My mind casts a rather wide net, piqued by interest in history and politics to cognitive science, psychology and evolution to parenting and consumer culture to music, literature and poetry to personal anecdotes. A casual glance at this blog should reveal this fact. I snorkel the world in search of interesting nuggets of observations and ideas that illuminate the condition of humanity, the universe we live in.
But, I’m a software engineer by profession. When I read articles, reports or papers on genetics or anthropology or cognitive science, I don’t bring domain specific expertise to the reading. Given the limited time, I often don’t read the papers in great detail. Even when I do, I cannot say that I am able to dissect the flaws in the testing methodology, the statistical techniques used to reach the conclusions etc. And even when I read a paper completely, I cannot say that I grok everything in many of the more technical papers. Consider for example, climate science. Climate change denialists attempt to explain away global warming in various ways. One example of this is the theory that global warming is not man made, caused mostly by galactic cosmic rays. In 1997, a Danish physicist Henrik Svensmark proposed that galactic cosmic rays affect cloud formation and a decline in galactic cosmic rays in the recent past has reduced the cloud cover and thus resulted in a warmer world. They downplay the effect of CO2 and humans in creating global warming. The brilliant Skeptical Science website has a summary of the critique against this theory. The essence of the critique is that the correlation between cosmic rays and earth’s temperature breaks down after 1970. But it is hard for a layman such as myself to understand the details of the arguments, let alone agree or disagree with them.
I like to think that I don’t come empty-handed to the table. Like the denizens of Lake Wobegon, I think that I’m above average, can indulge in some critical thinking and have a decent grounding in the current state of the art in science (such as the age of the universe, DNA etc.). For example, I have no hesitation in dismissing creationism as an “-ism” because it violates what I consider a basic tenet of a scientific hypothesis, its ability to be false. As Karl Popper put it, science can never prove anything, it can only disprove. I check for opinions of other experts in the domain to distinguish between what is speculation and what is a fairly well accepted position, what is still immature and what is a quite well established default position. I check to see if the conclusions of a study have been corroborated by other independent investigators, what the sample size used in the study was, how diverse was the sample etc. But, as the WEIRD paper shows us yet again, experts in the field are not above blind spots.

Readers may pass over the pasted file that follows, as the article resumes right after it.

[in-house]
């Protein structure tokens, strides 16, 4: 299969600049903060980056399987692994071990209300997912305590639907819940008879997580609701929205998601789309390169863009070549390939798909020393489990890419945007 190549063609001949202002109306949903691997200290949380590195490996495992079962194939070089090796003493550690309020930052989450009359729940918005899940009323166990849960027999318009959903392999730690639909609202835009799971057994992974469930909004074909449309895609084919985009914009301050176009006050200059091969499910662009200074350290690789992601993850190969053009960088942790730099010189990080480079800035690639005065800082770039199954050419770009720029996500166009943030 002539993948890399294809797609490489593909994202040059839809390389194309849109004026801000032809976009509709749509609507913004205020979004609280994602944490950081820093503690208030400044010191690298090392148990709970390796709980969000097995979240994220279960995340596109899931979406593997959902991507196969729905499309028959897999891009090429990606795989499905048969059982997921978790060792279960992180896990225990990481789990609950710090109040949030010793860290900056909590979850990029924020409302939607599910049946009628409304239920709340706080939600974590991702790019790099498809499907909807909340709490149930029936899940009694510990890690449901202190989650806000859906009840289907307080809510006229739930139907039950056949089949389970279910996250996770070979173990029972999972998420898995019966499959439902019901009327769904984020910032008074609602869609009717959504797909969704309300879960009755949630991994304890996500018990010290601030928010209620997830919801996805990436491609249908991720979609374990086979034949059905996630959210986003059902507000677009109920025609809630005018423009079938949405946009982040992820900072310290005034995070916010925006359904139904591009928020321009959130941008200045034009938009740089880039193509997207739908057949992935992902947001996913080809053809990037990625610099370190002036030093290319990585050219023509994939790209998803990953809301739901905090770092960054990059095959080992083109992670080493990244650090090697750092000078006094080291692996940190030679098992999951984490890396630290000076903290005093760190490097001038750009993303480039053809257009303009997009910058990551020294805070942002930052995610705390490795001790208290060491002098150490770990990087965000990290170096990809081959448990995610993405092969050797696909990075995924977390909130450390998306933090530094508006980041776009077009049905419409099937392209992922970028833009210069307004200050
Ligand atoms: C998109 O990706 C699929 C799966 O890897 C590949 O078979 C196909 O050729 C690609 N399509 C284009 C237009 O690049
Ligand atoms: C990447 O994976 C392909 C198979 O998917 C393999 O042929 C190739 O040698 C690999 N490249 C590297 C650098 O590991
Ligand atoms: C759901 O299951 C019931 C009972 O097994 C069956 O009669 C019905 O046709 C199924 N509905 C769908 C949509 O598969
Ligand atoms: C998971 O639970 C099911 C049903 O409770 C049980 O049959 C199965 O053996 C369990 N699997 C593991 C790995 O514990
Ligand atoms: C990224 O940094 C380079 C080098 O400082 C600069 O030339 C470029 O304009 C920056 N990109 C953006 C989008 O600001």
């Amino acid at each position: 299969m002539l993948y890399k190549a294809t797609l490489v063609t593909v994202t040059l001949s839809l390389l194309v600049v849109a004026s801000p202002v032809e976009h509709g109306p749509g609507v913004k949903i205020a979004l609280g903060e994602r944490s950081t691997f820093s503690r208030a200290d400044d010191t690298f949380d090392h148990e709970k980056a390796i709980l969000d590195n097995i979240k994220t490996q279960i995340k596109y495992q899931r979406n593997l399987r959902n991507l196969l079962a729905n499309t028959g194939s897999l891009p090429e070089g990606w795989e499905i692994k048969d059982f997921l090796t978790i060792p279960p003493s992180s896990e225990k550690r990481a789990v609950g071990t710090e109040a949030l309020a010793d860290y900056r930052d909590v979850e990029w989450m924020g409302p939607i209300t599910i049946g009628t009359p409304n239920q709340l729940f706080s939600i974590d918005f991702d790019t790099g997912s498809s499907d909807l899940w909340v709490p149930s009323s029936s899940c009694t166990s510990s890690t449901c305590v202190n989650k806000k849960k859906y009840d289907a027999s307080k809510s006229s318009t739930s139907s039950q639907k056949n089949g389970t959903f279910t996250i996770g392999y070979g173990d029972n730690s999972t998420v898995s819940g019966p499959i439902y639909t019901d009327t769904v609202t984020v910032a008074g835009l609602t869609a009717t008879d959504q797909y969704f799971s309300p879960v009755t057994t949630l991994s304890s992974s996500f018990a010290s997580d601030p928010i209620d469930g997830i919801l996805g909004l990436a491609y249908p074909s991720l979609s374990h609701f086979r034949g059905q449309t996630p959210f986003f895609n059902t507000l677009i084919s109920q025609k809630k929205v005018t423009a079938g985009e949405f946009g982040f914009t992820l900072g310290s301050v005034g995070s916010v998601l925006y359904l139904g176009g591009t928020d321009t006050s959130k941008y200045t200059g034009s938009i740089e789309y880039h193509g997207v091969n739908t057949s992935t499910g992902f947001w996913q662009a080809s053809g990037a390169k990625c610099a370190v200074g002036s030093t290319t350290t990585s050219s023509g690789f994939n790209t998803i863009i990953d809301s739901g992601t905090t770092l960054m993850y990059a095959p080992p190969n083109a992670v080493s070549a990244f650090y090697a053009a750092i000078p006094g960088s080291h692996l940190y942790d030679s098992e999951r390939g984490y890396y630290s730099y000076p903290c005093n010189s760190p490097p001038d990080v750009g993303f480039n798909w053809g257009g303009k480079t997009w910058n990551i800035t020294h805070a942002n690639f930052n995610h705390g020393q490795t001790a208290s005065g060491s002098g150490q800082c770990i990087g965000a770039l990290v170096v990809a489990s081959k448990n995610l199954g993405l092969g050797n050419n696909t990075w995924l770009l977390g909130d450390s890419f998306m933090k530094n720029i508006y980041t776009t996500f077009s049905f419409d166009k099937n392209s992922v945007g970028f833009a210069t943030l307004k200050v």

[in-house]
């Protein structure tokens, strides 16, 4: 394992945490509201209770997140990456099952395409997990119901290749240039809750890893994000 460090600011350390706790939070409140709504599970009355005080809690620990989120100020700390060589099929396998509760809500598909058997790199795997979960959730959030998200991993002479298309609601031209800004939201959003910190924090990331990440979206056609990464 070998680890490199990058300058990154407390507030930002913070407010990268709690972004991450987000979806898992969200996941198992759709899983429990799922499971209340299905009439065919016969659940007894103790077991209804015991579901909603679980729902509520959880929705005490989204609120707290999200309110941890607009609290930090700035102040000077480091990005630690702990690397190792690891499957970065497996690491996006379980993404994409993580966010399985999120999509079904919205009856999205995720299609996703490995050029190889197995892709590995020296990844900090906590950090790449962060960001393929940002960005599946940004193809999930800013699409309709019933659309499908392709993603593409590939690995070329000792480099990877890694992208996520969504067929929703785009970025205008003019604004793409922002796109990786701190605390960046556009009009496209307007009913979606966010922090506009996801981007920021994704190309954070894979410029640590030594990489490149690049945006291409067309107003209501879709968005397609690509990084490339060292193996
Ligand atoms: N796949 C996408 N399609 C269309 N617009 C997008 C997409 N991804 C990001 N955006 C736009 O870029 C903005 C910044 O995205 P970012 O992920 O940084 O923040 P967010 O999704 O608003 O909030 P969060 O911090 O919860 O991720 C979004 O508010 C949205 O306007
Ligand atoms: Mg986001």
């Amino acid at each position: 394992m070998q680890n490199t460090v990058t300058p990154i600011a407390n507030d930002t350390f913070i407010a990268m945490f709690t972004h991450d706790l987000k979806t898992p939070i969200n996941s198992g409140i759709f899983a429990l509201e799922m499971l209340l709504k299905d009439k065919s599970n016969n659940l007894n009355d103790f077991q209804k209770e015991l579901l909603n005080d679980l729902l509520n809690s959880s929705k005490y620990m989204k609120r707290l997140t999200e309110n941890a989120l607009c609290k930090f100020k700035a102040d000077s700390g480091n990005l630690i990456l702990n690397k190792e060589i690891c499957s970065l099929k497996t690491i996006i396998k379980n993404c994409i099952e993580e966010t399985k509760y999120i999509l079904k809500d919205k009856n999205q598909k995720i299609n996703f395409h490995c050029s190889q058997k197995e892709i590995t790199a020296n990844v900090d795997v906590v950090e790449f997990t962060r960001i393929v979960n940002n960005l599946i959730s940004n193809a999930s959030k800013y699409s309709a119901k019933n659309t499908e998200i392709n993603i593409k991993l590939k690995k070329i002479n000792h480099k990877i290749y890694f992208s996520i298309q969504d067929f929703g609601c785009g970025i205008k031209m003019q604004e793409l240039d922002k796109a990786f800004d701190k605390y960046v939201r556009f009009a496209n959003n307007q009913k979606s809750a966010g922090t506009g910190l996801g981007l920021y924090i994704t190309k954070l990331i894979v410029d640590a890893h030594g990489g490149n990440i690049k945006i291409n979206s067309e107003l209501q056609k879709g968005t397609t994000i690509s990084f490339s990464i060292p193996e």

Levels of Understanding
I came across an entry at the blog, The Neuroskeptic (which I often visit), titled “The Mystical Path of Scientific Understanding”. The author talks about the process of reading a scientific paper and a simplified, humorous, but strikingly sensible categorization of gauging one’s level when approaching the paper. Here is a summary of those categories:
- Stage 0: Huh? – You can’t even grok the title of the paper or what it’s supposed to be about.
- Stage 1: Oooh! – You can understand the abstract and the summary, but can’t understand the methods and the technique by which the conclusions were reached.
- Stage 2a: Hmmm – You can judge how strong the conclusions are, the method makes sense.
- Stage 2b: Oh! Interesting – You understand the importance of this research, why the authors chose to conduct this specific study
- Stage 3: Nirvana – You can not only understand why and what the authors did, you can even think of follow-ups, possible problems because of their chosen method, alternative techniques to address the same question etc.
The author states that most politicians and journalists are at Stage 1, which he labels the most dangerous stage because: “a paper could be completely wrong, and you wouldn’t know – yet you know enough to be mislead by it, and to think you understand it”.
In a more recent entry, the author cautions against using this to build ignorance or turn your nose up at science. He writes:
“… the view that science is somehow especially hard to understand, or even that we can’t understand it, so there’s no point in trying. It can lead to the idea that science can’t be very interesting compared to the real world. It leads to questions what good it can do, or whether science can ever answer ‘the big issues’.
When you realize that science is just looking at stuff, you see that those concerns, far from being valid, don’t even make sense.”
P.S: I had this article sitting in my draft queue for over a year.
- Popper’s Philosophy of Science: An interesting and well written collection of articles about the nature of science
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